A recent guest at Chef Mavro visiting from New Zealand suggested I write about the wine there, and since I love New Zealand wines, I decided to take the suggestion.
The history of New Zealand winemaking dates back to 1819 when missionaries planted vines in the Northland region. Waittangi, Northland, was home to the first known wine producer and oenologist, Briton James Busby. It was in the mid-1800s that the first vineyards were established by the Roman Catholic Church, but it took about a century for wine growing and production to gain ground.
The 1970s were growing years for New Zealand winemaking. It was in 1977 that a large vintage of sauvignon blanc was first noted; the year also brought a superior vintage for Muller Thurgau, Riesling and Pinotage. Shortly thereafter, cabernet sauvignon had a few successful vintages from Auckland and Hawkes Bay. This led to more vineyards planted, a rise in land and labor prices, and more local interest in New Zealand wines.
With a boom, a bust is usually close behind, and this was no exception. Overplanting and overproduction continued until 1984, when the Labour government paid growers to rip out vines to improve quality and reduce production. Most wine producers pulled lesser varietals such as Muller Thurgau and replaced them with chardonnay and sauvignon blanc.
Today there are 10 major wine-growing regions in New Zealand. Running north to south, they are Northland, Auckland, Waikato/Bay of Plenty, Gisborne, Hawkes Bay and Wairarapa on the North Island; and Nelson, Marlborough, Canterbury/Waipara Valley and Central Otago on the South Island.
White varietals are dominated by sauvignon blanc and chardonnay, with lesser amounts of Riesling, Gewuertztraminer, pinot gris and a few others. Reds are dominated by pinot noir and Bordeaux varietals cabernet sauvignon, cabernet Franc, merlot, Petit Verdot and Malbec, with lesser amounts of Temparnillo, Syrah and Sangiovese.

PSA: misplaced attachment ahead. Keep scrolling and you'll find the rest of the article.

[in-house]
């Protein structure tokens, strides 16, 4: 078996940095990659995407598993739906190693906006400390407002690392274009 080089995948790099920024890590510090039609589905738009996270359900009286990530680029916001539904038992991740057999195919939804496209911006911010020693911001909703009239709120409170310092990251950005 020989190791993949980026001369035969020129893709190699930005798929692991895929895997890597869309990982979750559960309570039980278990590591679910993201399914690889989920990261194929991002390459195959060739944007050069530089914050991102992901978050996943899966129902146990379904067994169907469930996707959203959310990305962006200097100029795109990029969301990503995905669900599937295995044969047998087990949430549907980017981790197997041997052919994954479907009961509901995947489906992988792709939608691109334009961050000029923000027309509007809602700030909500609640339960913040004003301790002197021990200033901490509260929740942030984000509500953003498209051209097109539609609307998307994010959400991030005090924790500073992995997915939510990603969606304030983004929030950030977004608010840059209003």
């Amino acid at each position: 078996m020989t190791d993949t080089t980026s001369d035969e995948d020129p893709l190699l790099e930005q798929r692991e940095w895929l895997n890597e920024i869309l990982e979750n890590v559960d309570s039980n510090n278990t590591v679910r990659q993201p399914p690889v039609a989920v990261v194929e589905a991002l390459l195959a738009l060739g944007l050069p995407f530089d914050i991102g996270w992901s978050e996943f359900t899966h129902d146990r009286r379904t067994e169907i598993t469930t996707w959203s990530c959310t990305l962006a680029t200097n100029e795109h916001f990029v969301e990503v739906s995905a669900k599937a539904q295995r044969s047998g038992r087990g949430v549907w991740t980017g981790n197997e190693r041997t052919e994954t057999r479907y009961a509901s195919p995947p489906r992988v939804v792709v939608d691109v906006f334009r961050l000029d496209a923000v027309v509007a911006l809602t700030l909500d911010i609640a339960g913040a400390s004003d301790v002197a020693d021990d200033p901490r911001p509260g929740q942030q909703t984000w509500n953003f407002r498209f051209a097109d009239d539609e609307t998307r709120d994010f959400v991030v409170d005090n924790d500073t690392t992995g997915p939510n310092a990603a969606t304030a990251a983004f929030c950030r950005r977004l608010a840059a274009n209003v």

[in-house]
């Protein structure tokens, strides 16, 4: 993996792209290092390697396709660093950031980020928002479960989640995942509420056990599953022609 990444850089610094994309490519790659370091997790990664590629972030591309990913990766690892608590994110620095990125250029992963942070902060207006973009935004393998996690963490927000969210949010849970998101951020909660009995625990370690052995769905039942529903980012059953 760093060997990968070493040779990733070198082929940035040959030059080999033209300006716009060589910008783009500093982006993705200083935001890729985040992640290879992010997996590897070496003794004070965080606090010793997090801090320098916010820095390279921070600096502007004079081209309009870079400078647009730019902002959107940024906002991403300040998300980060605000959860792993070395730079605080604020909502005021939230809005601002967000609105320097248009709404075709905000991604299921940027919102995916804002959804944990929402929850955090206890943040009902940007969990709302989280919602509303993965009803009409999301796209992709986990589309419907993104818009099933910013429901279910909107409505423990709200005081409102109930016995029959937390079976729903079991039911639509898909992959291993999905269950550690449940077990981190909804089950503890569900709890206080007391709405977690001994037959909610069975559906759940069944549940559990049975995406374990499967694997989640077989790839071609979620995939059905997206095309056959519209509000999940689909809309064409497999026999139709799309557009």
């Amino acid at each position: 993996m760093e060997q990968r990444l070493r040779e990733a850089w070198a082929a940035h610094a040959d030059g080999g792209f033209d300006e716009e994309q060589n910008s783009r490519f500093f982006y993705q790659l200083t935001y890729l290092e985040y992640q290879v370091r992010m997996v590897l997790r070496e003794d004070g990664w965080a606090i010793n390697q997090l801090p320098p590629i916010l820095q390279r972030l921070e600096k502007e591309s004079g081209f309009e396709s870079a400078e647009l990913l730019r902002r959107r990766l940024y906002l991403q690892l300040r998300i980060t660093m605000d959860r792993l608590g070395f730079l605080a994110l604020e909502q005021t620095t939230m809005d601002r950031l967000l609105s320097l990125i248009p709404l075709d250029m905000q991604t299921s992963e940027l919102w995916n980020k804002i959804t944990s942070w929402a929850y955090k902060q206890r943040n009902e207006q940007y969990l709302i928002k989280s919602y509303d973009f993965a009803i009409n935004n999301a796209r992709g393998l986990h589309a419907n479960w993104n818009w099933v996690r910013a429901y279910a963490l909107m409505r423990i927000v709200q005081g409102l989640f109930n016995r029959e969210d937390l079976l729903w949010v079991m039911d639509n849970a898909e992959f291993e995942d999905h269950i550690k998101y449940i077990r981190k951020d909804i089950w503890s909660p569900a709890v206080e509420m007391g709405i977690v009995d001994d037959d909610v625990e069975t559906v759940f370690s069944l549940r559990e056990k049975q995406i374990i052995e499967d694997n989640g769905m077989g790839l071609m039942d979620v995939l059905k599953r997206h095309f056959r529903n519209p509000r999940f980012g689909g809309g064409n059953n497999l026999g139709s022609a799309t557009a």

Marlborough, on the northern tip of the southern island, is the largest and best-known wine region. The area is famous for its fruit-driven sauvignon blancs with explosive bouquets and intensive flavors. Chardonnay, pinot noir and Riesling are also popular.
Hawkes Bay on the east coast of the northern island is the second-largest region, and chardonnay is the most planted varietal. The area grows numerous reds.
Also look for pinot noirs and chardonnays from one of my favorite regions, Central Otago. It’s the southernmost wine-growing region in the entire world and the highest in elevation in New Zealand.
Some wines to look for: Starborough Sauvignon Blanc 2009 from Marlborough, fresh and fruity with nice citrus notes, white flowers and gooseberry, is a steal for just over $10. Craggy Range Kidnappers Vineyard Chardonnay from Hawkes Bay 2007, with almond and peach, lemon zest and zippy acidity, is $16.
Looking for a pinot noir? Check out the Whitehaven Pinot Noir from Marlborough 2007, which shows ripe cherry and plum flavors, a hint of violets and soft tannins for $20. And for a bit of a splurge, seek out Felton Road Pinot Noir from Central Otago 2008 with ripe raspberries, a bit of toastiness, earth and rose petals for just over $40.
Todd Ashline is the sommelier/restaurant director at Chef Mavro. Contact him at 944-4714 or visit www.chefmavro.com.